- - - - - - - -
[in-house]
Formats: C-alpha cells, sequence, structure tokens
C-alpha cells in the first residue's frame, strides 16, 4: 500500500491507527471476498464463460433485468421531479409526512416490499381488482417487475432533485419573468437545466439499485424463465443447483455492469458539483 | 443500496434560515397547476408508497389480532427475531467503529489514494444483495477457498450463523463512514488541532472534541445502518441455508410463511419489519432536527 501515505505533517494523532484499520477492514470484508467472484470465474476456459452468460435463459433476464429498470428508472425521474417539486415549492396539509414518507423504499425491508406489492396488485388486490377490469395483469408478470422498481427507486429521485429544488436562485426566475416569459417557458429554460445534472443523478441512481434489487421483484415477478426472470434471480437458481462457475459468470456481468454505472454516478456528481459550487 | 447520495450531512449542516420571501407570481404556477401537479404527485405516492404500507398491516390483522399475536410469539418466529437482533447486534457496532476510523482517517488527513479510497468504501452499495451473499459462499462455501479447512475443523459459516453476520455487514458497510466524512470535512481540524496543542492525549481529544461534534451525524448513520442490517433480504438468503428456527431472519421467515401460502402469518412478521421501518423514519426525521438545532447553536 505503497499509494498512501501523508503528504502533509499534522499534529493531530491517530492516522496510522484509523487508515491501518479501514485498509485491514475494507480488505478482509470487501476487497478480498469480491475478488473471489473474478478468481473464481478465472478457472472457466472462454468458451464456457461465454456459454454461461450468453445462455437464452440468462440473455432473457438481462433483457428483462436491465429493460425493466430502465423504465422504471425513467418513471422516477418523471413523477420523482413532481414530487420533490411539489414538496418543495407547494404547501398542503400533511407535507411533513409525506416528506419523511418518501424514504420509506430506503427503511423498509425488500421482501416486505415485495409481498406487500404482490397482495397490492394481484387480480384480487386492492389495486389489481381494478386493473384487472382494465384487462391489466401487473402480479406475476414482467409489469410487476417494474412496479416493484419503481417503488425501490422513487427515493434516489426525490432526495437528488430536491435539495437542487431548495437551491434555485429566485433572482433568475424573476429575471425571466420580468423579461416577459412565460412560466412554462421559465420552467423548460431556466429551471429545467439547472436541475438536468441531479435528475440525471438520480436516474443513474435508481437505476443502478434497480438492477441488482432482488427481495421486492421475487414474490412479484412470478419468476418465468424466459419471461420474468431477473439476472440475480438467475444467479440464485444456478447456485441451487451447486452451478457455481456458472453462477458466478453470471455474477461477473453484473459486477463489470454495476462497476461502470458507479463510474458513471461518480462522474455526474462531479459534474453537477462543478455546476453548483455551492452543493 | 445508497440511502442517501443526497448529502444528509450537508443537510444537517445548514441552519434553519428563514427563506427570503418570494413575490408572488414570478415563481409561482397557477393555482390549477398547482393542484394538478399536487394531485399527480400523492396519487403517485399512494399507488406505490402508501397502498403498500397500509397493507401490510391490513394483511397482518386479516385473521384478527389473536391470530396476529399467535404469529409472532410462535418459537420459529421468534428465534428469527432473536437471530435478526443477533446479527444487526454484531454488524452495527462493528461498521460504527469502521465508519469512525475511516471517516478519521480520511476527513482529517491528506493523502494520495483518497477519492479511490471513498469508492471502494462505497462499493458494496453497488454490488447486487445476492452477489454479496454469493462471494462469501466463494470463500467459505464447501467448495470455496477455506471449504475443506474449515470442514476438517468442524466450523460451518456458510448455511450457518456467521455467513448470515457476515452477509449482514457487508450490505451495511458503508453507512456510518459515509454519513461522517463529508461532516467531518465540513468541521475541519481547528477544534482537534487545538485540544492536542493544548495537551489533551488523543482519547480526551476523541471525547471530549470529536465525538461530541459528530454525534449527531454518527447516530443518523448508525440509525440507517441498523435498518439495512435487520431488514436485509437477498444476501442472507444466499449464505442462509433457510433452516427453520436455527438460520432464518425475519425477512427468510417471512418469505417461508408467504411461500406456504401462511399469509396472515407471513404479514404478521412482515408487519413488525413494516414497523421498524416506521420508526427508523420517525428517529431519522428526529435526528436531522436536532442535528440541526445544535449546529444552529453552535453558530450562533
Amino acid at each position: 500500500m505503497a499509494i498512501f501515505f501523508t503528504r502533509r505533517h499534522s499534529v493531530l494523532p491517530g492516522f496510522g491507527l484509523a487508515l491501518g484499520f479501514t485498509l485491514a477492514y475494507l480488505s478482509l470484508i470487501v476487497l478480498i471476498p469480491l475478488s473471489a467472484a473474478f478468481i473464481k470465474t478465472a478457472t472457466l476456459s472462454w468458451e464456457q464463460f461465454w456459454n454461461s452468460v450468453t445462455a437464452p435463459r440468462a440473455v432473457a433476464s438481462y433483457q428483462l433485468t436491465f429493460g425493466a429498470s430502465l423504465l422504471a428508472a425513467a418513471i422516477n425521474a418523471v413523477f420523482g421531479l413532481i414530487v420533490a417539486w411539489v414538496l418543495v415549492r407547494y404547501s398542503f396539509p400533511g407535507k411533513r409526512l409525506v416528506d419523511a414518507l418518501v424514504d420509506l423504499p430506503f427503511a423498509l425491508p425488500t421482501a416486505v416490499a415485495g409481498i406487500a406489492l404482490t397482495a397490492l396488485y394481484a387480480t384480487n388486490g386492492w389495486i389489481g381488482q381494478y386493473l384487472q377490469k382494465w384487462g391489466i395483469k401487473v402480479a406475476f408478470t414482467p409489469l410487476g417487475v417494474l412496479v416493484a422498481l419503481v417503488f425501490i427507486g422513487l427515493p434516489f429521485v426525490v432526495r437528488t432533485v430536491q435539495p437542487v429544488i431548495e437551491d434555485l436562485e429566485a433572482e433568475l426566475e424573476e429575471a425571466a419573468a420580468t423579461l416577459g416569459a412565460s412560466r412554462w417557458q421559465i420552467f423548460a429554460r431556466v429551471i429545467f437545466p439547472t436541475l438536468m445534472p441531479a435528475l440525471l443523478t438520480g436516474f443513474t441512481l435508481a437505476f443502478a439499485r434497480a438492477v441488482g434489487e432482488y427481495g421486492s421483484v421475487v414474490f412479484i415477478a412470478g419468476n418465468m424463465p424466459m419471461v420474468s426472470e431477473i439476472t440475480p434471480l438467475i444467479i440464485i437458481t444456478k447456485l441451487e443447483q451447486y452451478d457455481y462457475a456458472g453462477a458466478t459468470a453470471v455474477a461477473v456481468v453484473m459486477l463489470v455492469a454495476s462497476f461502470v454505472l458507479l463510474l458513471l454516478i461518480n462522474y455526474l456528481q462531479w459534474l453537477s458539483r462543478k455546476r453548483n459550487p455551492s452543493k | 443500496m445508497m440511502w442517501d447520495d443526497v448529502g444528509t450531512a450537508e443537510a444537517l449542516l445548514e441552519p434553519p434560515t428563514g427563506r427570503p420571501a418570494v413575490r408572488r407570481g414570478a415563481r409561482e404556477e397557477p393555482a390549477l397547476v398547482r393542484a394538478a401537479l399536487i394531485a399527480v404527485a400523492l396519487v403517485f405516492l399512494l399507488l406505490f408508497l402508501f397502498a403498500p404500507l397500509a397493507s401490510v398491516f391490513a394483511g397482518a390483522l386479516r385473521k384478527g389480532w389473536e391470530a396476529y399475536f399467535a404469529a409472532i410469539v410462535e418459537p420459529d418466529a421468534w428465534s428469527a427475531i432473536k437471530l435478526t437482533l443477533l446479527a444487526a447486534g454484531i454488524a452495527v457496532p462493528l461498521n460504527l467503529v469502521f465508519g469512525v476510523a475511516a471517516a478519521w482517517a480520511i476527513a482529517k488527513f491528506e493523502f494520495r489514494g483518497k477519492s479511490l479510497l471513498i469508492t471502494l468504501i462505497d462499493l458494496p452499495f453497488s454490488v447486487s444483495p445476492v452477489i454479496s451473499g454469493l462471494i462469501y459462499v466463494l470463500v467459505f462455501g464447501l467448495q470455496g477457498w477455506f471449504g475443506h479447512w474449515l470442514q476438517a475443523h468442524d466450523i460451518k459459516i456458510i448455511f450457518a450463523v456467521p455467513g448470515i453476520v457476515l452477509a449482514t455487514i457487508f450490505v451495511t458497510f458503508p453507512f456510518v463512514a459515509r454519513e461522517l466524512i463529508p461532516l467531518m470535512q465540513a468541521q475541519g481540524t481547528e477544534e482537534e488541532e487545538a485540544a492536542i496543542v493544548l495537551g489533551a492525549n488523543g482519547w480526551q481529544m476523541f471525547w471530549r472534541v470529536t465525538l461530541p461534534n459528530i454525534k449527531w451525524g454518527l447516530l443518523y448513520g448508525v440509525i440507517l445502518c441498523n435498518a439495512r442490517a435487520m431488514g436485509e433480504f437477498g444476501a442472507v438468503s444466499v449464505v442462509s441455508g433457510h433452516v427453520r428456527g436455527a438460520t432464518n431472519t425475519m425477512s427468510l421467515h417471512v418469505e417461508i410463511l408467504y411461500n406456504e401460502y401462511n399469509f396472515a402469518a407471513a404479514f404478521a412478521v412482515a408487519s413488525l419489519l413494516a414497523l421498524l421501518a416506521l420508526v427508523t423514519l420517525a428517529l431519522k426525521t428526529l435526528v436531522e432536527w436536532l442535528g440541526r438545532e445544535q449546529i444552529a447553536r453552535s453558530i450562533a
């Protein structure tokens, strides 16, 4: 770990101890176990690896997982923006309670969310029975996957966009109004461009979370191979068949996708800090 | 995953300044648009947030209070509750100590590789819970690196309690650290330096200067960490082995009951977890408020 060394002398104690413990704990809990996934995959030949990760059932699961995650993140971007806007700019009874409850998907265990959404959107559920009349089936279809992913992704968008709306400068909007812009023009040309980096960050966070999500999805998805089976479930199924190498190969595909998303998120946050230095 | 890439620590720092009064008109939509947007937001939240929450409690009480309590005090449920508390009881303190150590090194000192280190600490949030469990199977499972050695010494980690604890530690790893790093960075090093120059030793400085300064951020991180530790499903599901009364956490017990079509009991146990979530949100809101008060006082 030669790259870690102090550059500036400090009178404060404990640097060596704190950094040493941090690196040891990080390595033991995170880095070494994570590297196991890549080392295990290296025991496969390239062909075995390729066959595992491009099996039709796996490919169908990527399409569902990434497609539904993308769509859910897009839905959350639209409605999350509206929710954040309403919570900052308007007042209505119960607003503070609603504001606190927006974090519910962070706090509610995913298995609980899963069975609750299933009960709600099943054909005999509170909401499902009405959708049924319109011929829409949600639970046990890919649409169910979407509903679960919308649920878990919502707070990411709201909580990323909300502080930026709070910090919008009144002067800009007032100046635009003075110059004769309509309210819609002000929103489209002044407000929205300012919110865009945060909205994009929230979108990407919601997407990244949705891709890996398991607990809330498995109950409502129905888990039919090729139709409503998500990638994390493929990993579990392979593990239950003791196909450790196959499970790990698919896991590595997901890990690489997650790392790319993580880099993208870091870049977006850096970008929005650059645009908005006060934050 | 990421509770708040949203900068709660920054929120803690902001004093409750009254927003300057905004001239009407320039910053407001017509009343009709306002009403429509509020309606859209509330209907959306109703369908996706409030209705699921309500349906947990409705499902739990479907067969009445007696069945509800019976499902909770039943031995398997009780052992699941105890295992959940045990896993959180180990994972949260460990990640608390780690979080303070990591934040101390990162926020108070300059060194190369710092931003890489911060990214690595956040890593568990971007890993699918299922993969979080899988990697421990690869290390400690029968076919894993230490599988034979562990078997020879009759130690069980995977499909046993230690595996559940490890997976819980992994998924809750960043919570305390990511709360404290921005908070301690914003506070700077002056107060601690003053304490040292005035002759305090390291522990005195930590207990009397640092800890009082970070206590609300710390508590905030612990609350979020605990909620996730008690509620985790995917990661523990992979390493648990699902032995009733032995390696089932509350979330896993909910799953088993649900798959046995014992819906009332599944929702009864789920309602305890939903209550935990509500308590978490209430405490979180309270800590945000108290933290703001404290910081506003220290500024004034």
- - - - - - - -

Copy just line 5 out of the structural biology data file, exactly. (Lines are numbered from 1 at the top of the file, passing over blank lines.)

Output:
């Protein structure tokens, strides 16, 4: 770990101890176990690896997982923006309670969310029975996957966009109004461009979370191979068949996708800090 | 995953300044648009947030209070509750100590590789819970690196309690650290330096200067960490082995009951977890408020 060394002398104690413990704990809990996934995959030949990760059932699961995650993140971007806007700019009874409850998907265990959404959107559920009349089936279809992913992704968008709306400068909007812009023009040309980096960050966070999500999805998805089976479930199924190498190969595909998303998120946050230095 | 890439620590720092009064008109939509947007937001939240929450409690009480309590005090449920508390009881303190150590090194000192280190600490949030469990199977499972050695010494980690604890530690790893790093960075090093120059030793400085300064951020991180530790499903599901009364956490017990079509009991146990979530949100809101008060006082 030669790259870690102090550059500036400090009178404060404990640097060596704190950094040493941090690196040891990080390595033991995170880095070494994570590297196991890549080392295990290296025991496969390239062909075995390729066959595992491009099996039709796996490919169908990527399409569902990434497609539904993308769509859910897009839905959350639209409605999350509206929710954040309403919570900052308007007042209505119960607003503070609603504001606190927006974090519910962070706090509610995913298995609980899963069975609750299933009960709600099943054909005999509170909401499902009405959708049924319109011929829409949600639970046990890919649409169910979407509903679960919308649920878990919502707070990411709201909580990323909300502080930026709070910090919008009144002067800009007032100046635009003075110059004769309509309210819609002000929103489209002044407000929205300012919110865009945060909205994009929230979108990407919601997407990244949705891709890996398991607990809330498995109950409502129905888990039919090729139709409503998500990638994390493929990993579990392979593990239950003791196909450790196959499970790990698919896991590595997901890990690489997650790392790319993580880099993208870091870049977006850096970008929005650059645009908005006060934050 | 990421509770708040949203900068709660920054929120803690902001004093409750009254927003300057905004001239009407320039910053407001017509009343009709306002009403429509509020309606859209509330209907959306109703369908996706409030209705699921309500349906947990409705499902739990479907067969009445007696069945509800019976499902909770039943031995398997009780052992699941105890295992959940045990896993959180180990994972949260460990990640608390780690979080303070990591934040101390990162926020108070300059060194190369710092931003890489911060990214690595956040890593568990971007890993699918299922993969979080899988990697421990690869290390400690029968076919894993230490599988034979562990078997020879009759130690069980995977499909046993230690595996559940490890997976819980992994998924809750960043919570305390990511709360404290921005908070301690914003506070700077002056107060601690003053304490040292005035002759305090390291522990005195930590207990009397640092800890009082970070206590609300710390508590905030612990609350979020605990909620996730008690509620985790995917990661523990992979390493648990699902032995009733032995390696089932509350979330896993909910799953088993649900798959046995014992819906009332599944929702009864789920309602305890939903209550935990509500308590978490209430405490979180309270800590945000108290933290703001404290910081506003220290500024004034």